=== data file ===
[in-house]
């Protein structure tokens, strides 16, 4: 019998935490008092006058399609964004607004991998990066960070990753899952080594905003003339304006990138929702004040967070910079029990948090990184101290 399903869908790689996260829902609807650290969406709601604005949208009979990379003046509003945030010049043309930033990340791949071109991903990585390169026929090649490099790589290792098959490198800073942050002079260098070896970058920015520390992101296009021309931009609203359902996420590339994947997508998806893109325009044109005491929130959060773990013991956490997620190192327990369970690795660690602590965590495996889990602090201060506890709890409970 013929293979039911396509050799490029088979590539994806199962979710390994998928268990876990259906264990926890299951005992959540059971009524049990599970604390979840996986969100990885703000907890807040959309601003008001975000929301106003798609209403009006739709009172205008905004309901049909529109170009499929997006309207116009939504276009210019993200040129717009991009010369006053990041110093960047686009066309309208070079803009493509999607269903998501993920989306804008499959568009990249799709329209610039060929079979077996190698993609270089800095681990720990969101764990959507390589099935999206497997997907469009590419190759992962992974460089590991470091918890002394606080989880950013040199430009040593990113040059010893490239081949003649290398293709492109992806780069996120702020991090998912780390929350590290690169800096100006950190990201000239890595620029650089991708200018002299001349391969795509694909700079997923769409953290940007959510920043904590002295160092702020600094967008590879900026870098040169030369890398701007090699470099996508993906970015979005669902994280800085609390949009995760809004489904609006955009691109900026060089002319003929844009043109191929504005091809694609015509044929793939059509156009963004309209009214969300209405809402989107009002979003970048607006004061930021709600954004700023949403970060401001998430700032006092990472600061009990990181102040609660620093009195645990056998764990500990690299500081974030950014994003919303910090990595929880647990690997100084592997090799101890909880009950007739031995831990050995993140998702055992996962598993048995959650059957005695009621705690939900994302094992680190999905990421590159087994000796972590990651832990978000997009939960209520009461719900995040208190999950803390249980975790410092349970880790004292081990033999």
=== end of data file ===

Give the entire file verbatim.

[in-house]
């Protein structure tokens, strides 16, 4: 019998935490008092006058399609964004607004991998990066960070990753899952080594905003003339304006990138929702004040967070910079029990948090990184101290 399903869908790689996260829902609807650290969406709601604005949208009979990379003046509003945030010049043309930033990340791949071109991903990585390169026929090649490099790589290792098959490198800073942050002079260098070896970058920015520390992101296009021309931009609203359902996420590339994947997508998806893109325009044109005491929130959060773990013991956490997620190192327990369970690795660690602590965590495996889990602090201060506890709890409970 013929293979039911396509050799490029088979590539994806199962979710390994998928268990876990259906264990926890299951005992959540059971009524049990599970604390979840996986969100990885703000907890807040959309601003008001975000929301106003798609209403009006739709009172205008905004309901049909529109170009499929997006309207116009939504276009210019993200040129717009991009010369006053990041110093960047686009066309309208070079803009493509999607269903998501993920989306804008499959568009990249799709329209610039060929079979077996190698993609270089800095681990720990969101764990959507390589099935999206497997997907469009590419190759992962992974460089590991470091918890002394606080989880950013040199430009040593990113040059010893490239081949003649290398293709492109992806780069996120702020991090998912780390929350590290690169800096100006950190990201000239890595620029650089991708200018002299001349391969795509694909700079997923769409953290940007959510920043904590002295160092702020600094967008590879900026870098040169030369890398701007090699470099996508993906970015979005669902994280800085609390949009995760809004489904609006955009691109900026060089002319003929844009043109191929504005091809694609015509044929793939059509156009963004309209009214969300209405809402989107009002979003970048607006004061930021709600954004700023949403970060401001998430700032006092990472600061009990990181102040609660620093009195645990056998764990500990690299500081974030950014994003919303910090990595929880647990690997100084592997090799101890909880009950007739031995831990050995993140998702055992996962598993048995959650059957005695009621705690939900994302094992680190999905990421590159087994000796972590990651832990978000997009939960209520009461719900995040208190999950803390249980975790410092349970880790004292081990033999």